Vast is in process with two projects in Port Augusta, South Australia: VS1, a 30 MW solar/8 MWh storage plant, and SM1, a demonstration solar-to-methanol plant co-located with VS1, producing up to 7,500 mtpa of green methanol from VS1 electricity and heat with extra power available on the grid.

VS1 is scheduled for FID in 3Q24 with FID on SM1 coming the following quarter, Wood said.

Vast recently announced funding agreements with German partner Mabanaft for up to AUD $40m for SM1, after the SM1 project was selected last year as a part of the German-Australian Hydrogen Innovation and Technology Incubator (HyGATE).

Methanol from the $80m SM1 will in part be exported to Germany. Vast is also working with EDF to provide additional financing, Wood said.

“Essentially it’s going to be debt free and on balance sheet,” Wood said.

German container shipping company Hapag-Lloyd recently signed an MOU with Mabanaft to explore options for the supply of ammonia as bunker fuel to Hapag-Lloyd in the Port of Houston.

US opportunity

In the US, where Vast listed to be primed for opportunistic growth, the company has a shortlist of locations around El Paso, has engaged with regional economic development leaders, and held early talks with EPC providers, Wood said.

The El Paso project is being developed in conjunction with Houston-based oil and gas drilling business Nabors Industries, Wood said. Nabors backed the SPAC that took Vast public at a valuation of up to $586m in early 2023. Its current market cap is $64m.

There are ongoing discussions on whether to produce eSAF or methanol in El Paso, Wood said.

To produce eSAF, Vast would use a solid-oxide electrolyzer coupled with the Fischer-Tropsch process, Wood said. Meanwhile, the methanol distillation process lends itself well to Vast’s ability to produce low-cost heat.

CSP has a lower level of embedded carbon than any renewables technology other than wind, Wood said.

“The work that we have done to date indicated that you would most likely power an eFuels project with a CSP plant that was configured to operate in the day and night,” Wood said.

As for project costs, envisioning a project producing some 200 million liters per annum, roughly $3bn would be needed for the power station, and then half that for the infrastructure to make the fuels.

Preliminary offtake for the El Paso project is going to be critical for attracting investment, Wood said. Offtake will depend on the type of fuel produced, though conversations are ongoing with shipping companies (methanol) and airlines (eSAF).

“We’re not expecting to have any problem placing the product,” Wood said. Offtake would likely be targeted for the Port of Los Angeles, LAX airport, the ports of the Gulf Coast, or Dallas Fort Worth International Airport.

Development of CSP makes sense anywhere climate is sunny and hot, Wood said. The company could logically expand into more of West Texas, New Mexico, Arizona and southern California.

The region around Farmington, New Mexico is particularly attractive for CSP development, Wood said. As a huge amount of coal-fired capacity in that area is retired, those interconnections, workforces and resources are ripe for repowering.

The turbines that one of those coal fired power stations would have is the same turbine at the core of Vast’s technology, Wood said. One difference is that Vast’s can be turned on and off quickly.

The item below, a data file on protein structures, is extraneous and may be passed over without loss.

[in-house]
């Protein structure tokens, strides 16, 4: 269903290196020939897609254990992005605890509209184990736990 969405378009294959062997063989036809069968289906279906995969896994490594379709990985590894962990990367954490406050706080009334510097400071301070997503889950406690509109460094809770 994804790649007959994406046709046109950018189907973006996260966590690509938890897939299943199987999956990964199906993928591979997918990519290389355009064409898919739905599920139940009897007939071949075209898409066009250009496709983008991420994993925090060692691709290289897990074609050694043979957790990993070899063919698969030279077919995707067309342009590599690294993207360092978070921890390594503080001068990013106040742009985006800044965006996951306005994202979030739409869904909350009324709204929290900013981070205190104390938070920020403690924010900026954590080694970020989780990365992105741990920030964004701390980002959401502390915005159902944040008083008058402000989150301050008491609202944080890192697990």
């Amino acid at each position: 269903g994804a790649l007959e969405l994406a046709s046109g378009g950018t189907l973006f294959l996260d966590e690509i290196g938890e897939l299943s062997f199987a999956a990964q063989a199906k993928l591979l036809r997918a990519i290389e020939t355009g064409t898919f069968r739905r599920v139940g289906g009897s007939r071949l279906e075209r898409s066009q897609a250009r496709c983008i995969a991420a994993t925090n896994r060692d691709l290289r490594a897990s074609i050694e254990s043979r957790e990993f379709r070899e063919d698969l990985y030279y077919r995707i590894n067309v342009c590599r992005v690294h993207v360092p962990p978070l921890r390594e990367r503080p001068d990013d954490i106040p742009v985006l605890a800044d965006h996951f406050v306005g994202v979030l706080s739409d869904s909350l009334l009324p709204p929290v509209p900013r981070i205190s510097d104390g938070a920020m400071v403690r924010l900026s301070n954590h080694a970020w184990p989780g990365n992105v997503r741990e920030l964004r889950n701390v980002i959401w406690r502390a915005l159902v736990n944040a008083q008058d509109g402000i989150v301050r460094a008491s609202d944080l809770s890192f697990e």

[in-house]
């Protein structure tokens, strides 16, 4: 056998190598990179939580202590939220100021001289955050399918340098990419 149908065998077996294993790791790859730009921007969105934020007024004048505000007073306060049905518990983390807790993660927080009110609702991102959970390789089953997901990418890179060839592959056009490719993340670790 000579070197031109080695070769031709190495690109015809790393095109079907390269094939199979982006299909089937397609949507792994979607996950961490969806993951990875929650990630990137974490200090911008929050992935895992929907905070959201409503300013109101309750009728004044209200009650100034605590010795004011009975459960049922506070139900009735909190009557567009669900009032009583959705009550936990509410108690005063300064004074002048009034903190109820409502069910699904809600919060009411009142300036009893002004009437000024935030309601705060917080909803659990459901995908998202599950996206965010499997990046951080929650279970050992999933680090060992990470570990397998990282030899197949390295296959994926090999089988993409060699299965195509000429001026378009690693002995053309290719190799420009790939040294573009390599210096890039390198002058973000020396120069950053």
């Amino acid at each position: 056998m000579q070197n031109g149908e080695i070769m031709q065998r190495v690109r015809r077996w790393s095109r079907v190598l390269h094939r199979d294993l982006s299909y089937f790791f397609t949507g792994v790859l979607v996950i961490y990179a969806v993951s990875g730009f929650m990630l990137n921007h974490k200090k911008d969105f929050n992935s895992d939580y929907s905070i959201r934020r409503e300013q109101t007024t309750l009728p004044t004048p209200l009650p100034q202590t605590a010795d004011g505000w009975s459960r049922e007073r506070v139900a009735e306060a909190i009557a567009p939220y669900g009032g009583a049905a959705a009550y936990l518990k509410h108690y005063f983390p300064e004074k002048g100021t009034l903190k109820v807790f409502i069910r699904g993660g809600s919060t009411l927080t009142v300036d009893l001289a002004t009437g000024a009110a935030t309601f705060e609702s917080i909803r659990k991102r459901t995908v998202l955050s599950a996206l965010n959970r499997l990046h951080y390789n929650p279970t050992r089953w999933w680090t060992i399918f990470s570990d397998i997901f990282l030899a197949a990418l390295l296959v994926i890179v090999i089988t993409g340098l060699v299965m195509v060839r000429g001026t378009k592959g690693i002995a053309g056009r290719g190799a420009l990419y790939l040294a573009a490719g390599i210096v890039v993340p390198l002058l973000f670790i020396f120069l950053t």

Development partnerships 

There is an opportunity for Vast to find a development partner, or partners, to stand up a pipeline of projects in two to three years’ time, Wood said.

“Almost everyone wants to wait until our project in Port Augusta reaches COD,” Wood said. “But we don’t want to wait that long to be developing projects in the US.”

Vast is capable of building CSP plants, which can be configured to operate in the day and night, co-located with existing larger-scale solar pv to provide additional generation and, critically, storage, Wood said. By directing sunlight to receivers and heating molten salt, CSP can store energy for 12-to-20 hours overnight to alleviate solar pv’s intermittency issues.

“Coming along and essentially retrofitting complementary CSP next to those [pv plants], we think is a very sensible way to go, both in terms of shared cost but also in terms of managing incremental transmission build,” Wood said. “We’re looking for people we can have conversations with.”

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US clean fuels producer prepping equity and debt raises

A Texas-based clean fuels producer is close to mandating an advisor for a platform equity raise. It has already tapped Goldman Sachs to help arrange a cap stack in the billions for a project in Oregon.

NXTClean Fuels, a Houston-based developer of clean fuels projects, is preparing a $50m to $100m platform equity raise in the near term and has large debt and equity needs for a pair of projects in Oregon, CEO Chris Efird said in an interview.

The company is close to engaging a new financial advisor for the raise, which will launch late this year or early next, Efird said.

Port Westward

Meanwhile, Goldman Sachs’ post-carbon group is retained for the capital stack on NXTClean’s flagship project at Port Westward, at the Port of Columbia County, Efird said. The $3bn CapEx (including EPC) project is fully permitted by the State of Oregon and is awaiting one federal Clean Water Act permit. An Environmental Impact Statement is expected this fall.